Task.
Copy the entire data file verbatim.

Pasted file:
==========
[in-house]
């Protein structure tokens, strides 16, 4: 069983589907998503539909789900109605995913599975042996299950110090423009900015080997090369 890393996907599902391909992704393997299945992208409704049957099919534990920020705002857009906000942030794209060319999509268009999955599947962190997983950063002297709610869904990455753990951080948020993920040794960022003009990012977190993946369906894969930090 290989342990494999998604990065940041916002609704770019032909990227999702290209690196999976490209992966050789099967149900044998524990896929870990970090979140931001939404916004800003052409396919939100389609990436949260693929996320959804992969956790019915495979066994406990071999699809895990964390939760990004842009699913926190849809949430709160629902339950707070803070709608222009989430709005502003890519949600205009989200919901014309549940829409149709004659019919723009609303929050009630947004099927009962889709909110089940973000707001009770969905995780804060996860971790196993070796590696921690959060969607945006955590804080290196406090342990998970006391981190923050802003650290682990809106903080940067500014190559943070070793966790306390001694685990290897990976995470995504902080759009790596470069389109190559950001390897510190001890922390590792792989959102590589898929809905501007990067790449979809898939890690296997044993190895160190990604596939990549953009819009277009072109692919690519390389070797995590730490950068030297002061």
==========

[in-house]
């Protein structure tokens, strides 16, 4: 069983589907998503539909789900109605995913599975042996299950110090423009900015080997090369 890393996907599902391909992704393997299945992208409704049957099919534990920020705002857009906000942030794209060319999509268009999955599947962190997983950063002297709610869904990455753990951080948020993920040794960022003009990012977190993946369906894969930090 290989342990494999998604990065940041916002609704770019032909990227999702290209690196999976490209992966050789099967149900044998524990896929870990970090979140931001939404916004800003052409396919939100389609990436949260693929996320959804992969956790019915495979066994406990071999699809895990964390939760990004842009699913926190849809949430709160629902339950707070803070709608222009989430709005502003890519949600205009989200919901014309549940829409149709004659019919723009609303929050009630947004099927009962889709909110089940973000707001009770969905995780804060996860971790196993070796590696921690959060969607945006955590804080290196406090342990998970006391981190923050802003650290682990809106903080940067500014190559943070070793966790306390001694685990290897990976995470995504902080759009790596470069389109190559950001390897510190001890922390590792792989959102590589898929809905501007990067790449979809898939890690296997044993190895160190990604596939990549953009819009277009072109692919690519390389070797995590730490950068030297002061």